From a strictly academic standpoint, all those things are worth less, certainly, than a 1600 on the SATs or a high-school class president with a 4.0 GPA. But what about the worth to the university? The academics certainly won’t make the institution more money or gain publicity, at least not directly. The athletes can. What about value to the community? Does a straight-A student who never leaves his room (except for classes, of course) contribute more to the university than an All-Ivy quarterback with a 2.0? What about a winning basketball or hockey team that performs below average academically? Almost anyone would agree that those athletes will inspire more unity within the university than the student. Their involvement within the community and the university makes them more valuable. Where should the lowest academic standards be?

In the extreme examples, universities exploit their student-athletes for millions of dollars. It happens at sold-out football and basketball stadiums all over the country. But at the same time, those athletes receive special treatment for their efforts: access to medical care, increased influence on campus, help in registering for classes, etc. And those things happen everywhere, in the Ivy League, Big 10, and Division III liberal arts schools, everywhere. They happen because the university wants its teams to win, and it wants winning to be as easy as possible for its athletes. A certain amount of special treatment is inevitable; shouldn’t a university hold itself for responsible for the injuries a football player suffers on the field? Certainly. Where should that treatment stop, though? Each university must choose that for itself.

Colleges give their athletes the opportunity of a lifetime, the opportunity to travel around the country in competition, to gain life-long friends and experiences, and to help bring the entire student body of the university together. Athletics gives the rest of the students in the university a meeting point, a sense of pride, a unifying element beyond their common place of study.

Athletics give the university a name and a face to show the public. Problems only arise when the universities let their competitive desire for that face to show the public cloud their vision, when they let it lead them astray from their academic goals and purposes. I am willing to trust the current governing body of college athletics, the NCAA, and the colleges themselves, to police their actions, as long as they do it in public. A college must set the standards for itself, openly and publicly, because it owes that to its students. An applicant should know what preference his or her school places on sport.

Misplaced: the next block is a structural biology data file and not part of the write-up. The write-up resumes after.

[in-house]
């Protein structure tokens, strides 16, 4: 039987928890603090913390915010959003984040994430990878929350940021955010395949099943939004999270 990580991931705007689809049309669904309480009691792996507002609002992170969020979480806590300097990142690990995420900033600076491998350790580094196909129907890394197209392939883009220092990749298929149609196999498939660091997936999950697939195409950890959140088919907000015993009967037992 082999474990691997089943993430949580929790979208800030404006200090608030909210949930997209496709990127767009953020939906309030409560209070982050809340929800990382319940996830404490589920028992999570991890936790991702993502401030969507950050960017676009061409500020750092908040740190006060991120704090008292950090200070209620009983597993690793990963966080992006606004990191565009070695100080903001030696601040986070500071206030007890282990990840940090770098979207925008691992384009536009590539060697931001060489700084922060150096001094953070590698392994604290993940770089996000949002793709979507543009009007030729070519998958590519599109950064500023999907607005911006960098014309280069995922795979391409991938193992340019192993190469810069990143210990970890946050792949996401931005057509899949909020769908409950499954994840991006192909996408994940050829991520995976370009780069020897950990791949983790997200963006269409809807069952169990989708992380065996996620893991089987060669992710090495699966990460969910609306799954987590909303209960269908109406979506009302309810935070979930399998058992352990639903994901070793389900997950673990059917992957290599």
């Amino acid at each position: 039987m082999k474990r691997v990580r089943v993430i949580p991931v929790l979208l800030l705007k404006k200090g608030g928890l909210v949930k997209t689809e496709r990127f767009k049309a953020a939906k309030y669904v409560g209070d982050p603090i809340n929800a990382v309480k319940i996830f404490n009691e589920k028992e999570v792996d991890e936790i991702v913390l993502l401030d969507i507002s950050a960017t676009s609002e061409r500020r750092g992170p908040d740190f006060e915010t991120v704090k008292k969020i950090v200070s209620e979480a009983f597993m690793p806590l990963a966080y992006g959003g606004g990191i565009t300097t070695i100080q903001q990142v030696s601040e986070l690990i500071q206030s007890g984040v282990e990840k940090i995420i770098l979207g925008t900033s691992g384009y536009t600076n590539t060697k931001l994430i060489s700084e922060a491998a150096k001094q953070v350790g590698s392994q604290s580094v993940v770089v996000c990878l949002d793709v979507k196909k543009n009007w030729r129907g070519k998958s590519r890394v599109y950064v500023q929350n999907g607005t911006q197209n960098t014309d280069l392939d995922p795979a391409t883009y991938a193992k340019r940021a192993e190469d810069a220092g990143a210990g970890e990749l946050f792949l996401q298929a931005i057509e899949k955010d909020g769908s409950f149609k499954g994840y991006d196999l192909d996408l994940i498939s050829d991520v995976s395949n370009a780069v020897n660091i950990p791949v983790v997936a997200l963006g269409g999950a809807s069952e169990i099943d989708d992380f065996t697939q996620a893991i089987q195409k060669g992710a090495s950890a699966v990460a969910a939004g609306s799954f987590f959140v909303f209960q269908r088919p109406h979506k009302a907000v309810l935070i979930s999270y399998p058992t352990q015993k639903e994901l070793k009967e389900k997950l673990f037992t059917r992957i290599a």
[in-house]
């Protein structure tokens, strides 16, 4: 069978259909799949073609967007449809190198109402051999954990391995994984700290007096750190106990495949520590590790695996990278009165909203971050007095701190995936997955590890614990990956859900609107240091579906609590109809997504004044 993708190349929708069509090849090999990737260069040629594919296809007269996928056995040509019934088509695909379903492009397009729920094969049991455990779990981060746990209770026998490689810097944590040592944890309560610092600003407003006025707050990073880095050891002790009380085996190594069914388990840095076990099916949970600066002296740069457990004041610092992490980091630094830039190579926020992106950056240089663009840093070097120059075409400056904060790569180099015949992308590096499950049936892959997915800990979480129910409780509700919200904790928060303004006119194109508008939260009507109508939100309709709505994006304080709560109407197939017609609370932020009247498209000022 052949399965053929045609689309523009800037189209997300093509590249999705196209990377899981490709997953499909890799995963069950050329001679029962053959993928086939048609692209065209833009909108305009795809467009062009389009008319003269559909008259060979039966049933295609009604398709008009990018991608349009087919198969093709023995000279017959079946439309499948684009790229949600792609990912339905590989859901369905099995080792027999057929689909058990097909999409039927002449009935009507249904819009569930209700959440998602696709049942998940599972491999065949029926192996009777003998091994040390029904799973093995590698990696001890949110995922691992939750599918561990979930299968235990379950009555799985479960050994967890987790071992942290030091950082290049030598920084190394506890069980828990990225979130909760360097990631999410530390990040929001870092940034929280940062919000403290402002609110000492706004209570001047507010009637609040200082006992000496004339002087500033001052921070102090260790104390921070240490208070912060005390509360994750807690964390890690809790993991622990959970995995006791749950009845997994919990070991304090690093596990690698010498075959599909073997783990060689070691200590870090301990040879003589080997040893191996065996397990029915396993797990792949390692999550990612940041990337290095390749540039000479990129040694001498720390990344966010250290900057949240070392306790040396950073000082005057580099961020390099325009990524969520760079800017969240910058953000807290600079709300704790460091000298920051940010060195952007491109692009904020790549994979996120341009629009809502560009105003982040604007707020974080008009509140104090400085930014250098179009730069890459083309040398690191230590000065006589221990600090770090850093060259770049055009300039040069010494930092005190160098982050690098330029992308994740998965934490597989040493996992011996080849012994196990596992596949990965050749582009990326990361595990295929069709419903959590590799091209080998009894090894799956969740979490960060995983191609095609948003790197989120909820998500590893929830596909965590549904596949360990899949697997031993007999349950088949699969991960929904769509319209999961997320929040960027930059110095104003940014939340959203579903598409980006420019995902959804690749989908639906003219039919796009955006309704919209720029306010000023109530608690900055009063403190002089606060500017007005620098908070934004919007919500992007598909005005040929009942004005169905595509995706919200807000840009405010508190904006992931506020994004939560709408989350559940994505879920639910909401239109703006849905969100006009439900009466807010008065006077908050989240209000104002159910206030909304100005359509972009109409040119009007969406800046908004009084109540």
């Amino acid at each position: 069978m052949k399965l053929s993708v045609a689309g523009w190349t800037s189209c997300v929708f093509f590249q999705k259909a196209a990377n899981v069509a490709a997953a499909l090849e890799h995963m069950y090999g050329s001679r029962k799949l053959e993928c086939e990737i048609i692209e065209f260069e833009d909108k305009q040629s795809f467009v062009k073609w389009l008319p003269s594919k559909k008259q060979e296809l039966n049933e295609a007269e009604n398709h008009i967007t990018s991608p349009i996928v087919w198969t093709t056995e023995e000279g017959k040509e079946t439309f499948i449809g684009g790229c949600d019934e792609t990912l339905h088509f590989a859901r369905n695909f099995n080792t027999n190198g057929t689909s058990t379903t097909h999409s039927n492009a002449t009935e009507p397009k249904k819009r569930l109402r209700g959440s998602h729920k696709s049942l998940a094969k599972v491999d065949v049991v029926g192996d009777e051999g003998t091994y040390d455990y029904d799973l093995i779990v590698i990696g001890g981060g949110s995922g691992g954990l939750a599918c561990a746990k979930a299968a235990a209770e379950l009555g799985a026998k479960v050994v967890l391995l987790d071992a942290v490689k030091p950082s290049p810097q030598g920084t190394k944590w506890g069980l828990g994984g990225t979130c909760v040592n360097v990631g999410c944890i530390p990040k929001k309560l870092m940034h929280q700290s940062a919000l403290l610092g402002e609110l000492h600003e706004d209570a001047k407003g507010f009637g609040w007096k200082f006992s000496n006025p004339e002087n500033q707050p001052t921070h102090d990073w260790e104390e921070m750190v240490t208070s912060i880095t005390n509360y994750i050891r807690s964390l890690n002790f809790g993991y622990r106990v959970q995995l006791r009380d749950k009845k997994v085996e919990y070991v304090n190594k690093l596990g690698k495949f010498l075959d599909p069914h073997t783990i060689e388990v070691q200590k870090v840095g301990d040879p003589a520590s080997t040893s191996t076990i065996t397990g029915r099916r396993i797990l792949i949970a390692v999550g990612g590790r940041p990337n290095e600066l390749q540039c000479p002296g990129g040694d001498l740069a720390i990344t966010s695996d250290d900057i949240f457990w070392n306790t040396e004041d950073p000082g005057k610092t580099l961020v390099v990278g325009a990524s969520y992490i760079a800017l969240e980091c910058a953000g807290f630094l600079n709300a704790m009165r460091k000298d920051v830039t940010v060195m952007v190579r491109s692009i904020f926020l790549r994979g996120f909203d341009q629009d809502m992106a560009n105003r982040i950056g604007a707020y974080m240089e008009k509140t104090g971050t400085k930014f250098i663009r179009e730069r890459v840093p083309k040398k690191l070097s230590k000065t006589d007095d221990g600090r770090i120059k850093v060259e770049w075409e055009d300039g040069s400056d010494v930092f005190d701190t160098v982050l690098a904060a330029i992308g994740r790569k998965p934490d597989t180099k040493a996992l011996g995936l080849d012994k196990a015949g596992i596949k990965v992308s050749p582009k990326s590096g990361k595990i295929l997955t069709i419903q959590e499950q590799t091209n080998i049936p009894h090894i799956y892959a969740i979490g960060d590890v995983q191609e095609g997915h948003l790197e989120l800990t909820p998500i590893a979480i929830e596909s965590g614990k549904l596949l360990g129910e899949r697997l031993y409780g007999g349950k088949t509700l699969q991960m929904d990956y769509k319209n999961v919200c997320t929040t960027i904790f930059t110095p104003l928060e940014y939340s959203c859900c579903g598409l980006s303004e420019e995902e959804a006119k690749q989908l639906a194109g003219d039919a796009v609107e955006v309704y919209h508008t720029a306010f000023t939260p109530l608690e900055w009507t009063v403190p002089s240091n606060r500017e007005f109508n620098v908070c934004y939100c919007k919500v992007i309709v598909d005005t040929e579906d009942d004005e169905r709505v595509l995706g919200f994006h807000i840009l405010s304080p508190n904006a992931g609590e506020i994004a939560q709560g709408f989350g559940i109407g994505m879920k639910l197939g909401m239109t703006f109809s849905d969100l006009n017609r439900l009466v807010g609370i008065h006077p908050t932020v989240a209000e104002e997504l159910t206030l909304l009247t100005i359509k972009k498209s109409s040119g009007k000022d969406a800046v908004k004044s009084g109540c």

The greatest fault of the Ivies, I believe, is the opacity of their admissions standards. The Ancient Eight does perhaps the best job of seeking (and finding) the yeoman student-athlete, and I’ll accept their methods. I’ll accept an athlete with slightly lower scores on his SATs if he makes my school better, but I feel I should know how much lower my school is willing to accept. Athletics hold an integral role in the success of most universities, and because of that they should be preserved. But we should always remember the ideal student-athlete, even if he or she is perfection, unattainable.

With those two things in mind, I believe a university can build varsity athletics into itself to make it stronger, more vital, and even more essential than it already is. The process should be eminently transparent though, so any student can know exactly where athletics stands.

With that in mind, I guess my original question was wrong. I shouldn’t wonder where athletics belong; I can only conclude that they do. The question is where they stand in my university. And that I’d still like to know.

Archived article by Matt James